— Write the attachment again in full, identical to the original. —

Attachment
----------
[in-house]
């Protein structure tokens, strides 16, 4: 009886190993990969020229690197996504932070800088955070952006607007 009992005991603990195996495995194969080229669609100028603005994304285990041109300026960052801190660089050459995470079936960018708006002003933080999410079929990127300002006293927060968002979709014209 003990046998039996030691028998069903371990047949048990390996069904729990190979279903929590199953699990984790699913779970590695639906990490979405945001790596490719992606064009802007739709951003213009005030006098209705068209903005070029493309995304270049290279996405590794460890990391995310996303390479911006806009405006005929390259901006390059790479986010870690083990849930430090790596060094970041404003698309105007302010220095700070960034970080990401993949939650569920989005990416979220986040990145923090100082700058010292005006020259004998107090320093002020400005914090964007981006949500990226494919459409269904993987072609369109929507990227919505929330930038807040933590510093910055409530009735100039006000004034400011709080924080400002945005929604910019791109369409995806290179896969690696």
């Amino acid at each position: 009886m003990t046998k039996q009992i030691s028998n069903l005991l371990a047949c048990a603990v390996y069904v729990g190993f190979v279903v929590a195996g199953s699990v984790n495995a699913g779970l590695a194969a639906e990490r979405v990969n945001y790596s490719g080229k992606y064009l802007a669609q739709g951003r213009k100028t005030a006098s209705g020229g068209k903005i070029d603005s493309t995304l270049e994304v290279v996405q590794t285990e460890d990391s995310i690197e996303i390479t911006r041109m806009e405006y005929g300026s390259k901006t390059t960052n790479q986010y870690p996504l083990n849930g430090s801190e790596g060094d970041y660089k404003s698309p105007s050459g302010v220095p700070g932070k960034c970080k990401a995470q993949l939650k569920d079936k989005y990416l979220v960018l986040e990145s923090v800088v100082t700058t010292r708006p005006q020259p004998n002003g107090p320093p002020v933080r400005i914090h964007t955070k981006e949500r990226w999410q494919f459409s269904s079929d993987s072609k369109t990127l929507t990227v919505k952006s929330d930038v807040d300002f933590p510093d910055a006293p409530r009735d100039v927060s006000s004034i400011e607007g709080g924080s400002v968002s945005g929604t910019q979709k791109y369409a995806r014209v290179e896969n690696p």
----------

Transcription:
[in-house]
């Protein structure tokens, strides 16, 4: 009886190993990969020229690197996504932070800088955070952006607007 009992005991603990195996495995194969080229669609100028603005994304285990041109300026960052801190660089050459995470079936960018708006002003933080999410079929990127300002006293927060968002979709014209 003990046998039996030691028998069903371990047949048990390996069904729990190979279903929590199953699990984790699913779970590695639906990490979405945001790596490719992606064009802007739709951003213009005030006098209705068209903005070029493309995304270049290279996405590794460890990391995310996303390479911006806009405006005929390259901006390059790479986010870690083990849930430090790596060094970041404003698309105007302010220095700070960034970080990401993949939650569920989005990416979220986040990145923090100082700058010292005006020259004998107090320093002020400005914090964007981006949500990226494919459409269904993987072609369109929507990227919505929330930038807040933590510093910055409530009735100039006000004034400011709080924080400002945005929604910019791109369409995806290179896969690696």
């Amino acid at each position: 009886m003990t046998k039996q009992i030691s028998n069903l005991l371990a047949c048990a603990v390996y069904v729990g190993f190979v279903v929590a195996g199953s699990v984790n495995a699913g779970l590695a194969a639906e990490r979405v990969n945001y790596s490719g080229k992606y064009l802007a669609q739709g951003r213009k100028t005030a006098s209705g020229g068209k903005i070029d603005s493309t995304l270049e994304v290279v996405q590794t285990e460890d990391s995310i690197e996303i390479t911006r041109m806009e405006y005929g300026s390259k901006t390059t960052n790479q986010y870690p996504l083990n849930g430090s801190e790596g060094d970041y660089k404003s698309p105007s050459g302010v220095p700070g932070k960034c970080k990401a995470q993949l939650k569920d079936k989005y990416l979220v960018l986040e990145s923090v800088v100082t700058t010292r708006p005006q020259p004998n002003g107090p320093p002020v933080r400005i914090h964007t955070k981006e949500r990226w999410q494919f459409s269904s079929d993987s072609k369109t990127l929507t990227v919505k952006s929330d930038v807040d300002f933590p510093d910055a006293p409530r009735d100039v927060s006000s004034i400011e607007g709080g924080s400002v968002s945005g929604t910019q979709k791109y369409a995806r014209v290179e896969n690696p």